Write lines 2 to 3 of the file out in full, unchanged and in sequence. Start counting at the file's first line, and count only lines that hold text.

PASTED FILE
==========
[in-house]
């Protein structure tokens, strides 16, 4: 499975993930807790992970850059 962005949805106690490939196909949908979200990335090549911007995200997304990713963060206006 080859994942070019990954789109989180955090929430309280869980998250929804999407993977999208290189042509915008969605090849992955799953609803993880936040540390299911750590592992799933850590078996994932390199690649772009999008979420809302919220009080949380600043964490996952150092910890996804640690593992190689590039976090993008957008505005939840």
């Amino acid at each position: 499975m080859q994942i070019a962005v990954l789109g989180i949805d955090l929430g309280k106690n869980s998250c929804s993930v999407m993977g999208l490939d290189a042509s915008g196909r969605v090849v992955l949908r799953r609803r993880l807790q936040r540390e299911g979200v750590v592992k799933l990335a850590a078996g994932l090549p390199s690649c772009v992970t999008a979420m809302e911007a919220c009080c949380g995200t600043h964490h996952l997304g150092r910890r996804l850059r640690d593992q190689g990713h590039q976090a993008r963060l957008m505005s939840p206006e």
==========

């Protein structure tokens, strides 16, 4: 499975993930807790992970850059 962005949805106690490939196909949908979200990335090549911007995200997304990713963060206006 080859994942070019990954789109989180955090929430309280869980998250929804999407993977999208290189042509915008969605090849992955799953609803993880936040540390299911750590592992799933850590078996994932390199690649772009999008979420809302919220009080949380600043964490996952150092910890996804640690593992190689590039976090993008957008505005939840």
């Amino acid at each position: 499975m080859q994942i070019a962005v990954l789109g989180i949805d955090l929430g309280k106690n869980s998250c929804s993930v999407m993977g999208l490939d290189a042509s915008g196909r969605v090849v992955l949908r799953r609803r993880l807790q936040r540390e299911g979200v750590v592992k799933l990335a850590a078996g994932l090549p390199s690649c772009v992970t999008a979420m809302e911007a919220c009080c949380g995200t600043h964490h996952l997304g150092r910890r996804l850059r640690d593992q190689g990713h590039q976090a993008r963060l957008m505005s939840p206006e």